East End Film Festival

One of the biggest hurdles in the film industry is networking. No matter how many times people tell you it’s not who you know, don’t believe it. It’s about making connections and meeting people. That’s exactly how I got my current position as a runner and how it got me my next position.

You have to meet people and tell them your story. The more they know about you helps them remember you for an upcoming project.

With this in mind, I did a search for local film festivals and started marking the calendar when they were coming up. The first one was the East End Film Festival that ran June 13-25. This was a perfect chance for me to break through my comfort zone as I had never volunteered for a film festival before, and it was clear on the other side of London from where I live.

My weekends have become very precious while I have this job, so I regretted the decision immediately. But I did have to start somehow and somewhere. The venue I was a venue manager for was The Aubin Cinema near Shoreditch High Street. I really hadn’t explored the east side too much except for the Whitechapel Gallery (which is actually at the Aldgate East tube station, not Whitechapel), but I certainly didn’t walk around or explore the streets.

The east side reminds me of what New York City must have been in the 80s. It’s very artistic and open. Graffiti art covers most of the buildings, and while walking around I came across not one but three fashion photo shoots in alleyways.

The Aubin Cinema is an adorable cinema. Exposed brick walls, an open studio space on the ground floor with the single screen theater downstairs next to the bar, and the seats are all sofas or arm chairs for about forty-five people.

The first night, we screened A Message to the World…Whatever Happened to Jesse Hector? Jesse Hector was a lead singer and guitar player in the band The Hammersmith Gorillas. They were a punk band in London in the 70s. So, this little documentary was the telling of what has happened to him since the band broke up. Spoiler: he’s a cleaner at an opera house. But this was to show his build up to a new show where he would play beside Eric Clapton and Robert Plant at the Royal Albert Hall. He eventually declined the concert because, “if there is something I don’t want to do, I won’t do it.” It was actually because he talked himself out of it thinking he wasn’t good enough.

Ironically enough, he didn’t show up to the Q&A portion that night either. Most of the people were quite disappointed but were fans of the film. I enjoyed watching it and meeting the director, Caroline Catz, afterward, which was exactly what I wanted to get out of volunteering.

The next day, we screened Beautiful Noise. Now, I’m not a punk rock fan, but I certainly agree with “noise” when it came to the title. “Beautiful”…not so much. This was a documentary all about punk bands from the 80s from the UK and some in America. There were several really cool interviews that talked about how the band formed and shaped future bands with The Cure, Smashing Pumpkins, etc. And finding the band members and having them speak like My Bloody Valentine, The Cocteau Twins and The Jesus and Mary Chain was really cool. I completely respected their level of dedication and how much archival/interview footage they had.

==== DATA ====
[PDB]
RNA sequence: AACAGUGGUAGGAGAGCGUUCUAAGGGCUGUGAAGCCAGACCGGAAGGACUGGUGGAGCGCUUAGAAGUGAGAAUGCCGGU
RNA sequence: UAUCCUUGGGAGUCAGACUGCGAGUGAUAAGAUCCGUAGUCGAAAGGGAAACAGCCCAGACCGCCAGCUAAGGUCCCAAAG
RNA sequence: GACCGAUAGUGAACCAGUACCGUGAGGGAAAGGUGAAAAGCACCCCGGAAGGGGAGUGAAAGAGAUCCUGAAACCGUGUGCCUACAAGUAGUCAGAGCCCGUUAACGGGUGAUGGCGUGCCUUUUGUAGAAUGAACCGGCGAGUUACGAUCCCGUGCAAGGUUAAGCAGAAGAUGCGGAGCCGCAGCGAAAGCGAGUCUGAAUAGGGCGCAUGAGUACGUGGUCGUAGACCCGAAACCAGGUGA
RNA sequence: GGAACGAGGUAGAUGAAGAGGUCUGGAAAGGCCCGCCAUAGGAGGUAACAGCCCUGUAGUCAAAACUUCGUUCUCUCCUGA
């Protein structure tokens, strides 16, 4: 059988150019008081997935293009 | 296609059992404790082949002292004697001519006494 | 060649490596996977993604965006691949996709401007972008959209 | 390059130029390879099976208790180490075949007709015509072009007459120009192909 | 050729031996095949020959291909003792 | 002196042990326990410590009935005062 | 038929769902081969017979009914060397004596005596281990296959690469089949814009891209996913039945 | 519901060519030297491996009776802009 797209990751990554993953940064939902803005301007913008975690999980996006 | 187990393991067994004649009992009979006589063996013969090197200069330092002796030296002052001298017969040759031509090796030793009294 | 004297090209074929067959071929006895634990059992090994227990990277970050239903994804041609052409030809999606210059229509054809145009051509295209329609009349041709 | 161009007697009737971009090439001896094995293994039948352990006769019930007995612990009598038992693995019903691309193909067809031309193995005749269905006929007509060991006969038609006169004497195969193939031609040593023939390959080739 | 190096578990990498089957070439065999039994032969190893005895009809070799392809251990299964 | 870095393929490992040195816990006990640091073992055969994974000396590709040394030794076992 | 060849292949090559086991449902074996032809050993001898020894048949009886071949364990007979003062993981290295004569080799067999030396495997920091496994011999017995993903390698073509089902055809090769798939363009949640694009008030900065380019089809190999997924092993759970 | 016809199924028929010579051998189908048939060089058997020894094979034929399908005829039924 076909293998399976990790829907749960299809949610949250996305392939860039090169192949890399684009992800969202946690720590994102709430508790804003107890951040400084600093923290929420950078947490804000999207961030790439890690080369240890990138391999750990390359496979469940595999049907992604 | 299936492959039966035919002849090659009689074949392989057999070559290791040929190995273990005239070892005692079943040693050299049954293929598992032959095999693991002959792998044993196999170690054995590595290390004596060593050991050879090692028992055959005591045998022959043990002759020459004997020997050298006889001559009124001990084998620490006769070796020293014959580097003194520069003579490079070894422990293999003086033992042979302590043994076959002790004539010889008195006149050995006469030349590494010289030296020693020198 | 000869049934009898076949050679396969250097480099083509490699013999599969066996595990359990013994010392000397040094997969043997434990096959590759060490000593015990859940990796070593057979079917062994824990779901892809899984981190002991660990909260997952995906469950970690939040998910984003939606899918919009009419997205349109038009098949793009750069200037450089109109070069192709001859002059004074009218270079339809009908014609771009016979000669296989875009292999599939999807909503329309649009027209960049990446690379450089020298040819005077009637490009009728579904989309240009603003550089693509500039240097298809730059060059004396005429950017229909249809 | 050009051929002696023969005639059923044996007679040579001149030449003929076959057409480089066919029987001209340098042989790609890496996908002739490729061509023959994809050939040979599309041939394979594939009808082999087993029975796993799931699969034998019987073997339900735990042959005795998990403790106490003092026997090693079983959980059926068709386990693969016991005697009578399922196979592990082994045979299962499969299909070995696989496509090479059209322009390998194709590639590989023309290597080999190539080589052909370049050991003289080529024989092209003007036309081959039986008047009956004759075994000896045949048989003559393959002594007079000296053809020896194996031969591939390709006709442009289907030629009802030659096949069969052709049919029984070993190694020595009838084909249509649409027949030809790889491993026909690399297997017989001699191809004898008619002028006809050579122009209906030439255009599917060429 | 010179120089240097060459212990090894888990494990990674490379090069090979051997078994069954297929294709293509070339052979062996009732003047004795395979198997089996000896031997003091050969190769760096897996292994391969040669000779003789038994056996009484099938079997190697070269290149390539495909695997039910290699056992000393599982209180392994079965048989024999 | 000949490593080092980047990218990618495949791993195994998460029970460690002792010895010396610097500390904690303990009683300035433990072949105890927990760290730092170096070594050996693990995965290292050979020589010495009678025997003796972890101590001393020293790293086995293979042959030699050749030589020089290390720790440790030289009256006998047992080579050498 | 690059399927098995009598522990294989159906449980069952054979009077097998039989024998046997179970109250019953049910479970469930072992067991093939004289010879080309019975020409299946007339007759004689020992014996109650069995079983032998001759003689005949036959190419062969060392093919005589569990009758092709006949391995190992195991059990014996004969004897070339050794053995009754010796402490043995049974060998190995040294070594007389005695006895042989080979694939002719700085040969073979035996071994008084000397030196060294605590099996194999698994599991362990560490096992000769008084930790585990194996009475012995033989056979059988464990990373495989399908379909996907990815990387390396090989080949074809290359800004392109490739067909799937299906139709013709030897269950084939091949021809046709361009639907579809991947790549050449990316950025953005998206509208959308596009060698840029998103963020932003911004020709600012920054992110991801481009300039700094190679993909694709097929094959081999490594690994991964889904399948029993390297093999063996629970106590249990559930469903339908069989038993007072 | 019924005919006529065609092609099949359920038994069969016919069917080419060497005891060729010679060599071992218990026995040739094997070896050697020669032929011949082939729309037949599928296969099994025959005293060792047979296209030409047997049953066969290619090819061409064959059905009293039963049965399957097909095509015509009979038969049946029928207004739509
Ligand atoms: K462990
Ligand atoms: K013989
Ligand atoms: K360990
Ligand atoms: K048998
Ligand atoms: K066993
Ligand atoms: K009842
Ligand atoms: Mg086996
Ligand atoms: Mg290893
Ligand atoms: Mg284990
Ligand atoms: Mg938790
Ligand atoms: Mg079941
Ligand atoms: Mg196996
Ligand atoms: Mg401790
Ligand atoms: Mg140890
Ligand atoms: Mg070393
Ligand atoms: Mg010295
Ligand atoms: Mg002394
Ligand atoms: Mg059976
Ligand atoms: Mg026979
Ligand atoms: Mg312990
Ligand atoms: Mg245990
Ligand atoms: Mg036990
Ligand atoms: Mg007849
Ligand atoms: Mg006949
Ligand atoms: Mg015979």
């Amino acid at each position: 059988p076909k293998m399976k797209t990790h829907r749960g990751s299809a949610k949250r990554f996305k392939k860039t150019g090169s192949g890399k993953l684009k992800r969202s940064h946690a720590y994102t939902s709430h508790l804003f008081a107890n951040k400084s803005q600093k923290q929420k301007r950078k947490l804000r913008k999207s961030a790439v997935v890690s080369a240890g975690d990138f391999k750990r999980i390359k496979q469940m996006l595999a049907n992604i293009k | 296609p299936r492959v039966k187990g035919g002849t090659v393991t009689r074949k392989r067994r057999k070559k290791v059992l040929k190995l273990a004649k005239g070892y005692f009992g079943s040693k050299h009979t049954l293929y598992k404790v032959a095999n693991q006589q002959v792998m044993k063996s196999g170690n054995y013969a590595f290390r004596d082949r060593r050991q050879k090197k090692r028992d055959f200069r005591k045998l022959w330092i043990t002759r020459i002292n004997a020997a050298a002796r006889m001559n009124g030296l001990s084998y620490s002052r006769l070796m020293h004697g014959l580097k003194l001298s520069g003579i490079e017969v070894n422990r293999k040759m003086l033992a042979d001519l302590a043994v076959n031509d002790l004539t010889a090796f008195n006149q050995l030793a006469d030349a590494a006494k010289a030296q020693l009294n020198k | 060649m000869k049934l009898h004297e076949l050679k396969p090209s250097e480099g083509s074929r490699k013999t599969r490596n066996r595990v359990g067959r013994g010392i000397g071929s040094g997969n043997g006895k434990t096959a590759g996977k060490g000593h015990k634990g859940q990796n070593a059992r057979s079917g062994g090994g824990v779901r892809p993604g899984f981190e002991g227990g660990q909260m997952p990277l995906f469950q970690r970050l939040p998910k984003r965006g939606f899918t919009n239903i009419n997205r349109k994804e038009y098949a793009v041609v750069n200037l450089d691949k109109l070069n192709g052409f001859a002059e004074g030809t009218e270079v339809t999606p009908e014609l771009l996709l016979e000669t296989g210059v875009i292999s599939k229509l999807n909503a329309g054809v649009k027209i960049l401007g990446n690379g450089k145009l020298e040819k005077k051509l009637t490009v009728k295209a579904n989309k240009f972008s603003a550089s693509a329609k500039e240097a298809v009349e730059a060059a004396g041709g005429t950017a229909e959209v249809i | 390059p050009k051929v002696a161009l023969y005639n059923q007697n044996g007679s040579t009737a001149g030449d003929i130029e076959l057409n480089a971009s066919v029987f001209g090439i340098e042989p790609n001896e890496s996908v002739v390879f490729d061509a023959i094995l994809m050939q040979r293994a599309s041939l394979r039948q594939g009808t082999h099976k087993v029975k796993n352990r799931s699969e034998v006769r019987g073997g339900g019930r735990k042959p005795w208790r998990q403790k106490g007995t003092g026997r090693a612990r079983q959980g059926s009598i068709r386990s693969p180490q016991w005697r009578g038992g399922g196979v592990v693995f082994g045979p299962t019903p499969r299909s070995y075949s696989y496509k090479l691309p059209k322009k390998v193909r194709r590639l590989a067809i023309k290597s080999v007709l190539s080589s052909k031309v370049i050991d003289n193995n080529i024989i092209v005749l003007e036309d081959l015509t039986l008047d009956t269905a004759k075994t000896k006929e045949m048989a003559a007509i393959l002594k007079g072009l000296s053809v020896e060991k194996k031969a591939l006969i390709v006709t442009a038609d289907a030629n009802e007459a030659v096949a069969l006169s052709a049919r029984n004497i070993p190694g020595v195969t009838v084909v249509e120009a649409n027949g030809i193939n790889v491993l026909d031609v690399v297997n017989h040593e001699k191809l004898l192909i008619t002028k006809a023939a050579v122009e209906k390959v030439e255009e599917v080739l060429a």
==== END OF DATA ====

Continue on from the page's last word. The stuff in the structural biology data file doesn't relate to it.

But I just couldn’t enjoy the music. It also didn’t help that whoever edited the film didn’t really mix the sound levels very well for a cinema. The music was screechingly loud, but if I ran back to have the projectionist lower it for my poor, delicate ears, no one would be able to hear the talking heads. It was a shame that I cringed (not just because it was punk) every time the music played.

The last film I oversaw was Palo Alto. This was the new film with Emma Roberts and James Franco based on Franco’s own book. But I actually didn’t get to see the film. There was a problem with the computer system, so we were unable to screen the movie after all. I tried my best to keep the audience calm and entertained. Thankfully, there was a bar in the cinema with snacks.

When I did have to finally cancel and send everyone home, they were so polite and understanding. It really surprised me. It was late on a Sunday night, and no one complained or threw anything at me. They all went calmly to the front, passed the couple that was waiting in the wings hoping to sneak in without paying, and got their money back.

Part of me was glad because I was already so exhausted from the weekend, but I also felt bad since most of the people who were there really wanted to see this movie. They were even asking when it would get UK distribution, which I had no idea.

What was the cherry on the sundae was when the cinema front of house staff emailed the festival to say how well I handled the situation. That was so sweet and unexpected. I could have said the same about them being so polite in having to refund everyone’s ticket.

The festival saw some big name stars such as Clive Owen, Ron Perlman, Hugh Grant and Jon Favreau. I do wish I could have been in the right place at the right time to meet any of them, but next time I hope to schedule life a little better so I can devote more time to the festival. It really was a new experience, and I’m looking forward to the next festival in August.


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